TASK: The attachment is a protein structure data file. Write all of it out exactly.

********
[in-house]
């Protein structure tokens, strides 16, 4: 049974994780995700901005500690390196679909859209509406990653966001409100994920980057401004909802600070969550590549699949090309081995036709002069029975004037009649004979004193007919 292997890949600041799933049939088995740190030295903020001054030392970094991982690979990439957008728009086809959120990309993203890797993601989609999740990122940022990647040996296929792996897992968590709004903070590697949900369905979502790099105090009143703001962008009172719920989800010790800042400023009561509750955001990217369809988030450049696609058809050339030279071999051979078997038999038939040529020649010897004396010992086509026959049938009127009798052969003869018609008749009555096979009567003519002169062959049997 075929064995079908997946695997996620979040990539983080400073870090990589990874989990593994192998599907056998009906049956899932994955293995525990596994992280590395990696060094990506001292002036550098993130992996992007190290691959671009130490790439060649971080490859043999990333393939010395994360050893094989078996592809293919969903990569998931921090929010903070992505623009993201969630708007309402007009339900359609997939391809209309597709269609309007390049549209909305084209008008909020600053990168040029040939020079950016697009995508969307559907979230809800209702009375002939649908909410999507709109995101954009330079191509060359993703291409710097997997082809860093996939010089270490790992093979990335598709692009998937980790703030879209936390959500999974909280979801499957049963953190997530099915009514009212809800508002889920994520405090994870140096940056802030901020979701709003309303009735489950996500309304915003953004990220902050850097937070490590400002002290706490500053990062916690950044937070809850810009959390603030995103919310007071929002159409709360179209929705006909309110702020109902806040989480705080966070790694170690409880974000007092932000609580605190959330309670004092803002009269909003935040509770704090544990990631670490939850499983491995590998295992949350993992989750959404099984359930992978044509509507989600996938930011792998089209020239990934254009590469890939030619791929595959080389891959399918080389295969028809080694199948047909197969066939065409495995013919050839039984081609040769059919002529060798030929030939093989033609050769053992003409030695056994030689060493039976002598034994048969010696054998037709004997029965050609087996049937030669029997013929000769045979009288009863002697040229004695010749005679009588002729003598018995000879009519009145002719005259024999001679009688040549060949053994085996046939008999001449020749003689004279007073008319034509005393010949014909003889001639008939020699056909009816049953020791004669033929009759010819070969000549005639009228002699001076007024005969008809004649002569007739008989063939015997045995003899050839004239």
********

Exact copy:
[in-house]
């Protein structure tokens, strides 16, 4: 049974994780995700901005500690390196679909859209509406990653966001409100994920980057401004909802600070969550590549699949090309081995036709002069029975004037009649004979004193007919 292997890949600041799933049939088995740190030295903020001054030392970094991982690979990439957008728009086809959120990309993203890797993601989609999740990122940022990647040996296929792996897992968590709004903070590697949900369905979502790099105090009143703001962008009172719920989800010790800042400023009561509750955001990217369809988030450049696609058809050339030279071999051979078997038999038939040529020649010897004396010992086509026959049938009127009798052969003869018609008749009555096979009567003519002169062959049997 075929064995079908997946695997996620979040990539983080400073870090990589990874989990593994192998599907056998009906049956899932994955293995525990596994992280590395990696060094990506001292002036550098993130992996992007190290691959671009130490790439060649971080490859043999990333393939010395994360050893094989078996592809293919969903990569998931921090929010903070992505623009993201969630708007309402007009339900359609997939391809209309597709269609309007390049549209909305084209008008909020600053990168040029040939020079950016697009995508969307559907979230809800209702009375002939649908909410999507709109995101954009330079191509060359993703291409710097997997082809860093996939010089270490790992093979990335598709692009998937980790703030879209936390959500999974909280979801499957049963953190997530099915009514009212809800508002889920994520405090994870140096940056802030901020979701709003309303009735489950996500309304915003953004990220902050850097937070490590400002002290706490500053990062916690950044937070809850810009959390603030995103919310007071929002159409709360179209929705006909309110702020109902806040989480705080966070790694170690409880974000007092932000609580605190959330309670004092803002009269909003935040509770704090544990990631670490939850499983491995590998295992949350993992989750959404099984359930992978044509509507989600996938930011792998089209020239990934254009590469890939030619791929595959080389891959399918080389295969028809080694199948047909197969066939065409495995013919050839039984081609040769059919002529060798030929030939093989033609050769053992003409030695056994030689060493039976002598034994048969010696054998037709004997029965050609087996049937030669029997013929000769045979009288009863002697040229004695010749005679009588002729003598018995000879009519009145002719005259024999001679009688040549060949053994085996046939008999001449020749003689004279007073008319034509005393010949014909003889001639008939020699056909009816049953020791004669033929009759010819070969000549005639009228002699001076007024005969008809004649002569007739008989063939015997045995003899050839004239």